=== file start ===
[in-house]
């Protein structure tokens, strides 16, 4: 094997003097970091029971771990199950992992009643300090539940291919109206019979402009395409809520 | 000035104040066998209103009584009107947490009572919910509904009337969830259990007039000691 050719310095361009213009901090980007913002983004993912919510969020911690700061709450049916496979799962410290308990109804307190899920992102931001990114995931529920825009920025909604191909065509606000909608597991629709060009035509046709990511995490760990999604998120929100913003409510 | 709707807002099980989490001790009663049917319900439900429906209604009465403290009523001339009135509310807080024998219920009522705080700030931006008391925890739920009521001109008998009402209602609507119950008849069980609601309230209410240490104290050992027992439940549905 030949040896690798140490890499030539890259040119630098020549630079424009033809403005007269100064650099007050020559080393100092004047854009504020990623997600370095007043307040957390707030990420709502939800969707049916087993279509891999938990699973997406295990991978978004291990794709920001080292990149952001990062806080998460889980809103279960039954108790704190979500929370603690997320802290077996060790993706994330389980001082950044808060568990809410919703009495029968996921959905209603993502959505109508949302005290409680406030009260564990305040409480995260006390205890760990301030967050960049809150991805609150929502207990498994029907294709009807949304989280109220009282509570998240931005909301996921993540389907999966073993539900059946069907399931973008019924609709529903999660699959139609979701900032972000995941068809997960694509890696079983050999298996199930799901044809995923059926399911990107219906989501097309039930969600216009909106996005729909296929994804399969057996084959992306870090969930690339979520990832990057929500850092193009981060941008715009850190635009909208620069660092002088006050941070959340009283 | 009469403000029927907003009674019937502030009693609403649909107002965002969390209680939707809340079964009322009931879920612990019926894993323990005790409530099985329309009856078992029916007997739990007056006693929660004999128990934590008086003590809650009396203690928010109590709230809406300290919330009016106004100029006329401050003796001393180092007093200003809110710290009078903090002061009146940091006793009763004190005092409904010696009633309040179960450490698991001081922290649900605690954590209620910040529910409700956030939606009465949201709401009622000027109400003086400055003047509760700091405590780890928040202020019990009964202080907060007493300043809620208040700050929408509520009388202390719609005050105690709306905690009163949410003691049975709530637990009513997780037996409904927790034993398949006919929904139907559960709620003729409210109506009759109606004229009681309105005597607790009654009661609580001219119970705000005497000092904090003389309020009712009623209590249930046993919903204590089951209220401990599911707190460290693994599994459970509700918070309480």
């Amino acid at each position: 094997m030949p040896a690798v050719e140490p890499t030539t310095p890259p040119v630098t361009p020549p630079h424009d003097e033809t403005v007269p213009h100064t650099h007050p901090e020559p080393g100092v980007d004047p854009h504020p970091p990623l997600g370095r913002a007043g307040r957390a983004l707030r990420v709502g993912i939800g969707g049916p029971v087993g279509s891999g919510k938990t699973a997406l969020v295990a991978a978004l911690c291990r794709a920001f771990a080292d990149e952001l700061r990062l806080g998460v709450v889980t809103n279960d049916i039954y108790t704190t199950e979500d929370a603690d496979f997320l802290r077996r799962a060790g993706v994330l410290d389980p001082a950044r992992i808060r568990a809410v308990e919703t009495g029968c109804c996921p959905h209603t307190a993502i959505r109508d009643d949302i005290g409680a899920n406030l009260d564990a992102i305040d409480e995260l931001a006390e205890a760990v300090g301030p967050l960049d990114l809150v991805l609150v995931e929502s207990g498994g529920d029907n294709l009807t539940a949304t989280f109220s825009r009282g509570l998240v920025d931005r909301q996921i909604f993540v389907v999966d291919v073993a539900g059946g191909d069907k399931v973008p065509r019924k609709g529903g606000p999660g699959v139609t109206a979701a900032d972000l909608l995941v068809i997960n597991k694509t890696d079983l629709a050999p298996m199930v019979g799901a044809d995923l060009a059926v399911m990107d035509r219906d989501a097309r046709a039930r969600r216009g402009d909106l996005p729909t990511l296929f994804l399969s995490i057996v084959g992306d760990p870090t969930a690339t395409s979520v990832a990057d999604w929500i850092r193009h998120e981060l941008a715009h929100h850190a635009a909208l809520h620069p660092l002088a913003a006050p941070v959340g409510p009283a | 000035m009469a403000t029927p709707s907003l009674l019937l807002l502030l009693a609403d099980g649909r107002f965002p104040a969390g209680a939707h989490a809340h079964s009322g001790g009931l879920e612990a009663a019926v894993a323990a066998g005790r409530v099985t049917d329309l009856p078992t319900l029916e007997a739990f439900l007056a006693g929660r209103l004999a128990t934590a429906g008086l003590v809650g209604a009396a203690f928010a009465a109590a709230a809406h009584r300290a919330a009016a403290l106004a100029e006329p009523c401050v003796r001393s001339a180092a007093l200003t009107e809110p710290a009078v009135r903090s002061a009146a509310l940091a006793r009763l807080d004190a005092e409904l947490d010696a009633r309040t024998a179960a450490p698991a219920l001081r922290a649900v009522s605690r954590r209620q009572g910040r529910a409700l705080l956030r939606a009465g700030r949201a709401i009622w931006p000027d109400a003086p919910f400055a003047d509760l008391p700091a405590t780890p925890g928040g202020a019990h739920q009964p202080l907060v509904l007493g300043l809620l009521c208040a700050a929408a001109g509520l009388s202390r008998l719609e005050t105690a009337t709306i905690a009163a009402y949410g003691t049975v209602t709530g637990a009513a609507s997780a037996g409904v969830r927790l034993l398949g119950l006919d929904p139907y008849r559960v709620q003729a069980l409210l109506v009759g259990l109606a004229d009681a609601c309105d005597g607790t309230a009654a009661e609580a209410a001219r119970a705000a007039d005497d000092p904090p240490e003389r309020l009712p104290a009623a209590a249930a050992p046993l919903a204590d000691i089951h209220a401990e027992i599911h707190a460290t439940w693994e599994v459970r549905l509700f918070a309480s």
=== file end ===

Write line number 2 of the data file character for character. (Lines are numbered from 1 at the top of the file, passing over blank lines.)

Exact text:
């Protein structure tokens, strides 16, 4: 094997003097970091029971771990199950992992009643300090539940291919109206019979402009395409809520 | 000035104040066998209103009584009107947490009572919910509904009337969830259990007039000691 050719310095361009213009901090980007913002983004993912919510969020911690700061709450049916496979799962410290308990109804307190899920992102931001990114995931529920825009920025909604191909065509606000909608597991629709060009035509046709990511995490760990999604998120929100913003409510 | 709707807002099980989490001790009663049917319900439900429906209604009465403290009523001339009135509310807080024998219920009522705080700030931006008391925890739920009521001109008998009402209602609507119950008849069980609601309230209410240490104290050992027992439940549905 030949040896690798140490890499030539890259040119630098020549630079424009033809403005007269100064650099007050020559080393100092004047854009504020990623997600370095007043307040957390707030990420709502939800969707049916087993279509891999938990699973997406295990991978978004291990794709920001080292990149952001990062806080998460889980809103279960039954108790704190979500929370603690997320802290077996060790993706994330389980001082950044808060568990809410919703009495029968996921959905209603993502959505109508949302005290409680406030009260564990305040409480995260006390205890760990301030967050960049809150991805609150929502207990498994029907294709009807949304989280109220009282509570998240931005909301996921993540389907999966073993539900059946069907399931973008019924609709529903999660699959139609979701900032972000995941068809997960694509890696079983050999298996199930799901044809995923059926399911990107219906989501097309039930969600216009909106996005729909296929994804399969057996084959992306870090969930690339979520990832990057929500850092193009981060941008715009850190635009909208620069660092002088006050941070959340009283 | 009469403000029927907003009674019937502030009693609403649909107002965002969390209680939707809340079964009322009931879920612990019926894993323990005790409530099985329309009856078992029916007997739990007056006693929660004999128990934590008086003590809650009396203690928010109590709230809406300290919330009016106004100029006329401050003796001393180092007093200003809110710290009078903090002061009146940091006793009763004190005092409904010696009633309040179960450490698991001081922290649900605690954590209620910040529910409700956030939606009465949201709401009622000027109400003086400055003047509760700091405590780890928040202020019990009964202080907060007493300043809620208040700050929408509520009388202390719609005050105690709306905690009163949410003691049975709530637990009513997780037996409904927790034993398949006919929904139907559960709620003729409210109506009759109606004229009681309105005597607790009654009661609580001219119970705000005497000092904090003389309020009712009623209590249930046993919903204590089951209220401990599911707190460290693994599994459970509700918070309480």